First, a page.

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A B C D E F G H I J K L M N O P Q R S T U V W X Y Z


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A B C D E F G H I J K L M N O P Q R S T U V W X Y Z


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leaf What is an Herbarium?

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leaf Ontario FEC V-Types

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Northern Ontario Plant Database

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Northern Ontario Vegetation Type (V-type)


NW-V19: Black Spruce Mixedwood / Herb Rich


Summary: A mixedwood stand dominated by black spruce, and with trembling aspen as an associate species in the canopy. Tree species that occurred with 30-40% frequency in the canopy layer of sample plots include jack pine, balsam fir, and white birch. A few other tree species occurred with less frequency. Balsam fir and black spruce dominate the regeneration. The shrub layer is composed mainly of scattered low shrubs, including blueberries, prickly wild rose, bush honeysuckle, and Labrador tea. The tall shrub may contain an occasional serviceberry or showy mountain ash.

The rich herb layer contains several dwarf shrubs, including twinflower, dwarf raspberry, and creeping snowberry, as well as the characteristic boreal forest species. Wild sarsaparilla, goldthread, largeleaf aster, and rose twisted-stalk may also be found, while the presence of sweet coltsfoot and kidneyleaf violet indicate calcareous substrates or soils.

Soil & Ecosite Types: The Black Spruce Mixedwood/Herb Rich Vegetation Type (NW-V19) occurs most commonly on Ecosite Types ES 21 (Fir-Spruce Mixedwood, fresh, coarse loamy soil), ES 32 (Fir-Spruce Mixedwood, moist, silty-clayey soil), and ES 14 (Pine-Spruce Mixedwood, sandy soil). It can be found on a variety of fresh to moist, mineral soil types (including S3, S9,S10 and SS6), and occurs most commonly on calcareous, especially in the eastern portions of northwestern Ontario.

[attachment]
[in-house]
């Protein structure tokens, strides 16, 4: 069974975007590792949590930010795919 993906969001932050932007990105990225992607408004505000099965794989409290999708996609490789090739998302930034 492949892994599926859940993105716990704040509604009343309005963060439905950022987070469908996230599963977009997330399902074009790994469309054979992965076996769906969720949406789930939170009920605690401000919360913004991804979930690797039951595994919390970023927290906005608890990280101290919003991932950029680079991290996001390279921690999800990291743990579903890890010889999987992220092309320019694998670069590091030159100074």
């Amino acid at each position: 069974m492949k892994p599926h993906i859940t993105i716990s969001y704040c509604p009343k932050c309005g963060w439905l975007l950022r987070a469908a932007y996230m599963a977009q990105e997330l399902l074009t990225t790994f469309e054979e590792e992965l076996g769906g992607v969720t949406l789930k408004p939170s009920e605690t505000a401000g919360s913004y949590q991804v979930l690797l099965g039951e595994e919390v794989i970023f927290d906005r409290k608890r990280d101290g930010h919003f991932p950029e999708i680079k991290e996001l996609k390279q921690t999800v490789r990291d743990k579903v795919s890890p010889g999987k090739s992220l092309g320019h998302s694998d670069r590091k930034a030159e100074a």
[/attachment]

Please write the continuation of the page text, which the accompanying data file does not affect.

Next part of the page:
Note: The percentage of sample plots that contained overstorey tree species is given in square brackets after each scientific name. Other species are listed in order of frequency, according to the NW-FEC manual.

Trees:
overstorey:
black spruce (Picea mariana) [10]
trembling aspen (Populus tremuloides) [7]
jack pine (Pinus banksiana) [4]
balsam fir (Abies balsamea) [4]
white birch (Betula papyrifera) [3]
white spruce (Picea glauca) [2]
balsam poplar (Populus balsamifera) [1]
regeneration:
balsam fir (Abies balsamea)
black spruce (Picea mariana)
trembling aspen (Populus tremuloides)
Shrubs:
tall shrubs:
serviceberries (Amelanchier spp.)
showy mountain ash (Sorbus decora)
low shrubs:
velvetleaf blueberry (Vaccinium myrtilloides)
prickly wild rose (Rosa acicularis)
lowbush blueberry (Vaccinium angustifolium)
bush honeysuckle (Diervilla lonicera)
Labrador tea (Rhododendron groenlandicum)
Dwarf Shrubs & Herbs:
dwarf shrubs:
twinflower (Linnaea borealis)
dwarf raspberry (Rubus pubescens)
creeping snowberry (Gaultheria hispidula)
forbs:
bunchberry (Cornus canadensis)
wild lily-of-the-valley (Maianthemum canadense)
bluebead lily (Clintonia borealis)
starflower (Trientalis borealis)
wild sarsaparilla (Aralia nudicaulis)
goldthread (Coptis trifolia)
sweet coltsfoot (Petasites frigidus var. palmatus)
largeleaf aster (Eurybia macrophylla)
rose twisted-stalk (Streptopus lanceolatus)
kidneyleaf violet (Viola reinfolia)
Bryophytes:
Schreber's feathermoss (Pleurozium schreberi)
plume moss (Ptilium crista-castrensis)
wavyleaf moss (Dicranum polysetum)
stairstep moss (Hylocomium splendens)
shaggy moss (Rhytidiadelphus triquetrus)
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